FIA Investigates Face-to-Face Fundraising
Monday, 3rd July 2006 at 1:07 pm
The Fundraising Institute Australia (FIA), has appointed an Executive Officer, Derek Mortimer, to commence work this month with a coalition of charities and professional fundraising organisations that engage in face-to-face (f2f) fundraising.
According to FIA fundraising in shopping malls and city streets is an extremely successful method of raising funds, bringing significant benefits to charitable work in Australia and abroad. Yet the charities that use face to face fundraising recognise its public perception is problematic.
Derek Mortimer is a lawyer who undertook legal studies part time whilst working in the philanthropic sector.
FIA says this ideal background, combining law and fundraising, and will bring rigour to enhancing public understanding of the fundraising approach and developing best practice in the sector.
Derek Mortimer led research and development of a micro-finance initiative for Landcare in North East Victoria between 1997- 2001 following a personal study tour of Not for Profit organisations in the USA.
During his Landcare work he also undertook part-time study for a law degree in which he wrote research papers on corporate governance in the NFP sector and on the use of the public trust doctrine for environmental management.
Mortimer completed his legal training in Melbourne and was subsequently admitted to practice law in NSW and Victoria.
The FIA says this ideal background, combining law and fundraising, and will bring rigour to enhancing public understanding of the fundraising approach and developing best practice in the sector.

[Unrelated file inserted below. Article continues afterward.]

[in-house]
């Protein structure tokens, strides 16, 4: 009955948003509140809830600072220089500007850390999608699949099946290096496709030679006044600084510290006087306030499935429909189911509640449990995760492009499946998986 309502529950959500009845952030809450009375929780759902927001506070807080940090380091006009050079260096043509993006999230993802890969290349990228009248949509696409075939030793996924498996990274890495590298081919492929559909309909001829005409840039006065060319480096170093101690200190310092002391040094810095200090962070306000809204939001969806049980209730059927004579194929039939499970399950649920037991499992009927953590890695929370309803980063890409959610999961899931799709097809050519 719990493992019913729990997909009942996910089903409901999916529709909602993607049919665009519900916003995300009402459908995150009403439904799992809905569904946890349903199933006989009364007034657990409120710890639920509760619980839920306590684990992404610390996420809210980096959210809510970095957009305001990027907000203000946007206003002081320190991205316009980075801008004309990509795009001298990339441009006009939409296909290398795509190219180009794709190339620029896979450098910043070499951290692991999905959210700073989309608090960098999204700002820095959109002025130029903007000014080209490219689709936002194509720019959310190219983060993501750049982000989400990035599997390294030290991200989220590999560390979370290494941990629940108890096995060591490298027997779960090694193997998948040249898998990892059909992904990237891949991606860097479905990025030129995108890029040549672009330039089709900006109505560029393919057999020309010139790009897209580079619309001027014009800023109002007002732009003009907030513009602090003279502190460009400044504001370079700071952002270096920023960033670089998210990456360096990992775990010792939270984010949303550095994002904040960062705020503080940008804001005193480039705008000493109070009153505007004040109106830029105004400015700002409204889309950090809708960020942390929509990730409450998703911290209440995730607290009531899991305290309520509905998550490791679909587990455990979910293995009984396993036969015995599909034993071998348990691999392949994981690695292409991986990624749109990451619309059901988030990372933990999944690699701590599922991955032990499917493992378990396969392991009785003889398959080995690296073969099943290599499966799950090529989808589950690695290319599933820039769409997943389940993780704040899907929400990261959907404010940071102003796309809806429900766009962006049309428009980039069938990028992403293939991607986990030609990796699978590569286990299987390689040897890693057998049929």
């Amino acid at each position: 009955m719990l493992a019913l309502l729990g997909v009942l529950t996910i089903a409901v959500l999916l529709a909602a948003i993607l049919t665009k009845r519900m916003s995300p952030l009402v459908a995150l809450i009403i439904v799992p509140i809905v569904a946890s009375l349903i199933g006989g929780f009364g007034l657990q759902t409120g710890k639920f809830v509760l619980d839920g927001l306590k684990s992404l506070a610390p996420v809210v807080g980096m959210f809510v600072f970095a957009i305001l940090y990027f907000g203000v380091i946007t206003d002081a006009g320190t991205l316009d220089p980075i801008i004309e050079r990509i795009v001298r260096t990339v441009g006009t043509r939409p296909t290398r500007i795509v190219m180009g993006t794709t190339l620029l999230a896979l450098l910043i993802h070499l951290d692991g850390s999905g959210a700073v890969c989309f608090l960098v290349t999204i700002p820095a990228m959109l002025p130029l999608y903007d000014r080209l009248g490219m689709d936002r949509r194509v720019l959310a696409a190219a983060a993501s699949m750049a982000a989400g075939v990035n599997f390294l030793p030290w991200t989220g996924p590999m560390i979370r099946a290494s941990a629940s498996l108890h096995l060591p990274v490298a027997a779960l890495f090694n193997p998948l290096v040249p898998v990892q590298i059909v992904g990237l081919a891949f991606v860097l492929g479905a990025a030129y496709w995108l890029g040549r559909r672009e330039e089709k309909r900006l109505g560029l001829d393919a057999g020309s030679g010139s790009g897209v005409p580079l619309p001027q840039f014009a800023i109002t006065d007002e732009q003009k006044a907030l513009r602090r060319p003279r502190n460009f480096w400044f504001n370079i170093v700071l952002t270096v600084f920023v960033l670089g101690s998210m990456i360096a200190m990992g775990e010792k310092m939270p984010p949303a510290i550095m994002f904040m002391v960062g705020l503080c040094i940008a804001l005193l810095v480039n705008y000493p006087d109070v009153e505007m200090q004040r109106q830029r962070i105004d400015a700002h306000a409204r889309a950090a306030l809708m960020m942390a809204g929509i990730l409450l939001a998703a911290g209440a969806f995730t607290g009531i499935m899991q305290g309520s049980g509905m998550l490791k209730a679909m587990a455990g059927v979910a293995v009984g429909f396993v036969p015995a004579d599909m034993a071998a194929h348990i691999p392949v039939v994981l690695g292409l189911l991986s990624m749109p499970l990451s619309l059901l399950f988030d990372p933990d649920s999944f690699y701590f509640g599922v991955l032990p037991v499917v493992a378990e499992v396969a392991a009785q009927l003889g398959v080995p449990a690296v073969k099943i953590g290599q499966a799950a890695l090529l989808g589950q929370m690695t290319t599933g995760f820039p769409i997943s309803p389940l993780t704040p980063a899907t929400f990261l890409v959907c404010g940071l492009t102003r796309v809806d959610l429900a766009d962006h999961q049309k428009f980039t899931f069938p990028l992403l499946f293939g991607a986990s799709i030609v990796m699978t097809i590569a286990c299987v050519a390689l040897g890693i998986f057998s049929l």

Mortimer will combine this appointment with his work on codes of professional practice, a position part-funded through the Helen Macpherson Smith Trust.
He says he wants to apply his experience and legal training to the philanthropic sector and welcome this opportunity to work with Australia’s leading charities.
f2f fundraising is the method used to directly approach members of the public to solicit on-going charity support described in mainstream media as ‘chugging’.
Across the nation an estimated 200,000 charity givers are recruited every year at an annual value of $50m. The average ‘life’ of these recruited donors is five years.
f2f fundraising has existed in Europe since the early 1990s, and in Australia since Greenpeace first used it here in 1998. The method has been exceptionally successful at generating long-term sustainable funding for charitable causes, such as human rights, the environment and children’s rights. This in turn has meant rapid growth, but it has also created a number of challenges, not least of which has been the public’s perception.
FIA CEO, Dr Sue-Anne Wallace says through this initiative supported by Australia’s leading charities, FIA will develop codes of conduct and professional standards to ensure quality in f2f fundraising.